But there are a few weaknesses. One major weakness is typecasts - they essentially say that you're going to be mucking around with the types of objects, and the compiler should be quiet (when it can). void* is also another weakness -- it's a generic pointer to an unknown type, and when you use them, you have to be extra careful that you're doing the right thing. The compiler can't statically check most uses of void*. void* can also be converted to a pointer to any type without a cast (only in C, not in C++), which is another weakness.

  • Nice answer, although "typecasts...and compiler should be quiet" bothers me. A typecast is not like shutting off a warning, it actually changes the interpretation of the value being referenced. – Tall Jeff Jan 10 '09 at 20:12
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    You're confusing "static" and "strong" in relation to typing. These two concepts are independent of each other. – bendin Jan 10 '09 at 21:08
  • Dennis Richie (C author) called C 'strongly typed and weakly checked' – TimZaman Jul 2 at 2:40

C is considered to be weakly typed, because you can convert any type to any other type through a cast, without a compiler error. You can read more about the issue here.

  • 1
    wikipedia is misleading here. C is strongly typed, types are very valid and the compiler will barf if you get them wrong, however, C also provides features for you to bypass this. Compare to languages like BCPL that only have a 'byte' type. – gbjbaanb Jan 10 '09 at 0:41
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    Weakly typed doesn't mean a language doesn't have any types, it just means that types can be implicitly coerced from one type to another. Compare to Python, a strongly typed language in which you must explicitly convert types with function calls. – mipadi Jan 10 '09 at 5:57
  • does able to cast a thing in C also contribute to it being a weak type.?? I have this doubt for like forever – Suraj Jain Jan 8 '17 at 13:29

The literature isn't clear about this. I think that strongly typed isn't yes/no, there are varying degrees of strong typing.

A programming language has a specification of how it executes programs. Sometimes it's not clear how to execute with certain programs. For example, programs that try to subtract a string from a number. Or programs that divide by zero. There are several ways to deal with these conditions. Some languages have rules for dealing with these errors (for example they throw an exception). Other languages just don't have rules to deal with these situations. Those languages generally have type systems to prevent compiling programs that lead to unspecified behavior. And there also exist languages that have unspecified behavior and don't have a type system to prevent these errors at compile time (if you write a program that hits unspecified behavior it might launch the missiles).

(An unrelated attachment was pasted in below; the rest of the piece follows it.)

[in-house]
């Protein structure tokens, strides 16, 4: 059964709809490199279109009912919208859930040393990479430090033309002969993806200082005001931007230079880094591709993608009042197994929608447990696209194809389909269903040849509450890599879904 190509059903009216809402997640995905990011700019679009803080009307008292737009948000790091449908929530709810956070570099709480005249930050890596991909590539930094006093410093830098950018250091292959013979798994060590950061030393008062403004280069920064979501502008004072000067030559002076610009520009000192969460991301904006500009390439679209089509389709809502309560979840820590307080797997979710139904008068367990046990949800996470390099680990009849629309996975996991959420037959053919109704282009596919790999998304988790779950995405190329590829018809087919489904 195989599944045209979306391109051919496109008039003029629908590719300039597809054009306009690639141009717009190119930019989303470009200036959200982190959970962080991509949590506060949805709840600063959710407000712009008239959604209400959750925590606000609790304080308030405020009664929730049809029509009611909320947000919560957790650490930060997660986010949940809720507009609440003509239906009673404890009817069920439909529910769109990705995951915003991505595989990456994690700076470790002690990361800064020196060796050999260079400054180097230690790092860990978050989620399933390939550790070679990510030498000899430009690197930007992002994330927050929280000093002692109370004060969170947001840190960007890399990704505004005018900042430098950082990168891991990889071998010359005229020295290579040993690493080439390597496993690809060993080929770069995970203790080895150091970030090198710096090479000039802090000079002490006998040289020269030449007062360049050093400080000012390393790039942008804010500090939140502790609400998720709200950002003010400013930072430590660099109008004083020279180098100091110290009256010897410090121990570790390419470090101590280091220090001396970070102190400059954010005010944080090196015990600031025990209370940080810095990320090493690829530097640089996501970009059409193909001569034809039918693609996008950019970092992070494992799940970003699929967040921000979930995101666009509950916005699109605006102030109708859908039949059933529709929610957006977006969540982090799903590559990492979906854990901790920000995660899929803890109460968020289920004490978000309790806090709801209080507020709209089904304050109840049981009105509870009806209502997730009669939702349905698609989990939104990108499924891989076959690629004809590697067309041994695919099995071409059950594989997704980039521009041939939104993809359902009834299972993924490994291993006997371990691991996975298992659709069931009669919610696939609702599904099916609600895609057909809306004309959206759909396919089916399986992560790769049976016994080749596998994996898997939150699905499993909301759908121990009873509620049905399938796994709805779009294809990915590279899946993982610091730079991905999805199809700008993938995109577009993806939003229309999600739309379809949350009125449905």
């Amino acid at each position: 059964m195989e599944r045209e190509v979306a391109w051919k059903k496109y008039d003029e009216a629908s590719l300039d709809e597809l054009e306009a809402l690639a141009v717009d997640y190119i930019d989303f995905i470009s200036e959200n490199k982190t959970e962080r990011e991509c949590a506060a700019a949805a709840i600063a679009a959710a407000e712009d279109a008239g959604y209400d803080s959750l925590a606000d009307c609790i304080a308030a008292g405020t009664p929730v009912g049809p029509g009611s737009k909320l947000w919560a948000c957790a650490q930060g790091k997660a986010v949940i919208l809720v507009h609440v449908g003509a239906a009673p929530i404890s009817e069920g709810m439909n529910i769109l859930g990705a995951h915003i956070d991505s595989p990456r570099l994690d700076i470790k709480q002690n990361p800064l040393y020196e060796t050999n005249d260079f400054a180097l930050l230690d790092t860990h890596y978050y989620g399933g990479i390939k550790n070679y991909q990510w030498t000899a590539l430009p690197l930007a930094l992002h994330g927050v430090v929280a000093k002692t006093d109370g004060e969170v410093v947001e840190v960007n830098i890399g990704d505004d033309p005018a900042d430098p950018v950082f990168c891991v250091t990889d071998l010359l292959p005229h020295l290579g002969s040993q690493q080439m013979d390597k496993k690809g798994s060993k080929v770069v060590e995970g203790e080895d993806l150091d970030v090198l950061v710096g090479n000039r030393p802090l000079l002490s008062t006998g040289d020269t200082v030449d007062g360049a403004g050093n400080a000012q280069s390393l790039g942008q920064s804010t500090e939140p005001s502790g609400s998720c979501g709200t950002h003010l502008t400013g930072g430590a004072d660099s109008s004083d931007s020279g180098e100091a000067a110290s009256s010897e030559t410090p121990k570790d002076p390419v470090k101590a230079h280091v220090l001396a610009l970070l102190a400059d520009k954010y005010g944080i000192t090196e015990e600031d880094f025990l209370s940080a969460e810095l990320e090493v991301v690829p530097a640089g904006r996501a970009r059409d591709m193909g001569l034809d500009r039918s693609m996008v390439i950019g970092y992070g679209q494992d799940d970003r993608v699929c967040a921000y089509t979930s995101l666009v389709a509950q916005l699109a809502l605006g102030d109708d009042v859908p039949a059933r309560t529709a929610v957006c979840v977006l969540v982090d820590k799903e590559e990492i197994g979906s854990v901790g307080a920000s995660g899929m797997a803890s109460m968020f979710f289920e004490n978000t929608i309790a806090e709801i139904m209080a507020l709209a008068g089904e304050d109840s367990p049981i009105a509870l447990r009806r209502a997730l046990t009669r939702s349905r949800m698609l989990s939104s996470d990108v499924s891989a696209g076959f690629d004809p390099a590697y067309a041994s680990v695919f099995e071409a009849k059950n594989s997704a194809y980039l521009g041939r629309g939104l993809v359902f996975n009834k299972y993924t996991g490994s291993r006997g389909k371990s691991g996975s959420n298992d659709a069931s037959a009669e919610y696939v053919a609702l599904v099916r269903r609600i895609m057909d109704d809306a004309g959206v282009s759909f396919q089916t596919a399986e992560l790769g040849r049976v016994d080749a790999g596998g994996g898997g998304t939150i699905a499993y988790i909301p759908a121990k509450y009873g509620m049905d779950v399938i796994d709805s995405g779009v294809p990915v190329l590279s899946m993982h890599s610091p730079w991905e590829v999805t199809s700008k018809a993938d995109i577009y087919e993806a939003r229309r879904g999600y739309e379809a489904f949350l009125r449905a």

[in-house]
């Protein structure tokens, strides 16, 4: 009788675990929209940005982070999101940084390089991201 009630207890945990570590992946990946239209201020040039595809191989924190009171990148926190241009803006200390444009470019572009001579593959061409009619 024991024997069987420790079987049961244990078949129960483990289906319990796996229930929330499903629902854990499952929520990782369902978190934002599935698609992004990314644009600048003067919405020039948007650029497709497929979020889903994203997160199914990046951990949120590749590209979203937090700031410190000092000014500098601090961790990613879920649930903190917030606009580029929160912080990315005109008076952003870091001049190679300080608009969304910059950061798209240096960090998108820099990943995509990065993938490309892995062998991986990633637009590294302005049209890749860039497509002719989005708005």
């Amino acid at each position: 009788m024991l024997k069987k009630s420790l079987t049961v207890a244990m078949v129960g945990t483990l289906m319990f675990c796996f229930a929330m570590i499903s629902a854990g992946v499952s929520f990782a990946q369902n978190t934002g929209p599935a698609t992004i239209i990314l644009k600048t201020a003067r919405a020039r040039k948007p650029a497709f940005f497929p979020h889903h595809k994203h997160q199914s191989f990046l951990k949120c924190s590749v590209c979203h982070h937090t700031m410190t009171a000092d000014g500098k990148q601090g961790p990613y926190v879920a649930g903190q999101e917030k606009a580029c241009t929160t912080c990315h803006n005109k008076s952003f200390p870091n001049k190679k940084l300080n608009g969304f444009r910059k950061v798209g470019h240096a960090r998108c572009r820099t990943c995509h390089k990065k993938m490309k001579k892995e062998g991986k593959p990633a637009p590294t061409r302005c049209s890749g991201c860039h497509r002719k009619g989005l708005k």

Languages that specify what happens at runtime in every case (like adding a number to a string) are called dynamically typed. Languages that prevent executing programs with errors at compile time are statically typed. Languages that don't specify what happens and also don't have a type system to prevent errors are called weakly typed.

So is Java statically typed? Yes, because its type system disallows subtracting a string from a number. No, because it allows you to divide by zero. You could prevent division by zero at compile time with a type system. For example by creating a number type that can't be zero (e.g. NonZeroInt), and only allow to divide by numbers that have this type.

So is C strongly typed or weakly typed? C is strongly typed because the type system disallows some type errors. But it's weakly typed in other cases when it's undefined what happens (and the type system doesn't protect you).

  • I like your aligning of dynamic and static as forms of strong, vs weak. However, I'm not sure I get your point about statically typed systems stopping divide by zero. If my statically typed int gets a value from the user or command line arguments or a file, there's nothing the compiler can do to stop that being a zero! – Rikki Oct 29 '16 at 11:34
  • There are static type systems that prevent this, but most languages are either weakly or dynamically "typed" with respect to division by zero, because it's undefined behaviour (C) or they throw an exception (Java). – Jules Oct 29 '16 at 15:26

C is more strongly typed than Javascript and less strongly typed than Ada.

I'd say it falls more into the strongly typed side of the continuum. but someone else might disagree (even if they're wrong).

How's that for definitive?

  • It was a somewhat tongue-in-cheek answer. But do elaborate on the wrongness. – Michael Burr Jan 10 '09 at 16:32
  • Javascript is strongly typed. It just isn't statically typed. All type checks occur at runtime (dynamic, not static) but they do occur and the do prevent you from corrupting memory (one aspect of strong typing). – bendin Jan 10 '09 at 21:11